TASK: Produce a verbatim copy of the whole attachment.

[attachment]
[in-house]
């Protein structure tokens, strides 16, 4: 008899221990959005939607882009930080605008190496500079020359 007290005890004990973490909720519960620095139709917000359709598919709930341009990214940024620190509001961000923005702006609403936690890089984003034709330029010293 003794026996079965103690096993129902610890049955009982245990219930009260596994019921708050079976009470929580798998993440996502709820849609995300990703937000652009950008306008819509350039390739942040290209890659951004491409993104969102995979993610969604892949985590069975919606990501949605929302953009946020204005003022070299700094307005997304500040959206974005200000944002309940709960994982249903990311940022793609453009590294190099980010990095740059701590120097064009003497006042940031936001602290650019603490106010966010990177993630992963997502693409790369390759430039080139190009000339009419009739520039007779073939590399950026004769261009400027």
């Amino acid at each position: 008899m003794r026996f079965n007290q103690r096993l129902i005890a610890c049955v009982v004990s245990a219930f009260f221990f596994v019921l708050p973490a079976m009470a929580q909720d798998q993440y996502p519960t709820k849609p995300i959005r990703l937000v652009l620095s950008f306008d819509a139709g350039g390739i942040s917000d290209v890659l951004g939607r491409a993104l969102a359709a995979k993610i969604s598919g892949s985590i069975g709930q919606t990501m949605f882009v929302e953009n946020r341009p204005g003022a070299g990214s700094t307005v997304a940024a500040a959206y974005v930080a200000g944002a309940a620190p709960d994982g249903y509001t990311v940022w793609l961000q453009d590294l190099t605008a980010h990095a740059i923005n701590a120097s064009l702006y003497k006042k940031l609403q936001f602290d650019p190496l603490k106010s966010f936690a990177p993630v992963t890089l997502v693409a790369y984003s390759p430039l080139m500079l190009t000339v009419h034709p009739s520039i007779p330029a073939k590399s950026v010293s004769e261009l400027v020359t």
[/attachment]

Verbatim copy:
[in-house]
């Protein structure tokens, strides 16, 4: 008899221990959005939607882009930080605008190496500079020359 007290005890004990973490909720519960620095139709917000359709598919709930341009990214940024620190509001961000923005702006609403936690890089984003034709330029010293 003794026996079965103690096993129902610890049955009982245990219930009260596994019921708050079976009470929580798998993440996502709820849609995300990703937000652009950008306008819509350039390739942040290209890659951004491409993104969102995979993610969604892949985590069975919606990501949605929302953009946020204005003022070299700094307005997304500040959206974005200000944002309940709960994982249903990311940022793609453009590294190099980010990095740059701590120097064009003497006042940031936001602290650019603490106010966010990177993630992963997502693409790369390759430039080139190009000339009419009739520039007779073939590399950026004769261009400027």
């Amino acid at each position: 008899m003794r026996f079965n007290q103690r096993l129902i005890a610890c049955v009982v004990s245990a219930f009260f221990f596994v019921l708050p973490a079976m009470a929580q909720d798998q993440y996502p519960t709820k849609p995300i959005r990703l937000v652009l620095s950008f306008d819509a139709g350039g390739i942040s917000d290209v890659l951004g939607r491409a993104l969102a359709a995979k993610i969604s598919g892949s985590i069975g709930q919606t990501m949605f882009v929302e953009n946020r341009p204005g003022a070299g990214s700094t307005v997304a940024a500040a959206y974005v930080a200000g944002a309940a620190p709960d994982g249903y509001t990311v940022w793609l961000q453009d590294l190099t605008a980010h990095a740059i923005n701590a120097s064009l702006y003497k006042k940031l609403q936001f602290d650019p190496l603490k106010s966010f936690a990177p993630v992963t890089l997502v693409a790369y984003s390759p430039l080139m500079l190009t000339v009419h034709p009739s520039i007779p330029a073939k590399s950026v010293s004769e261009l400027v020359t």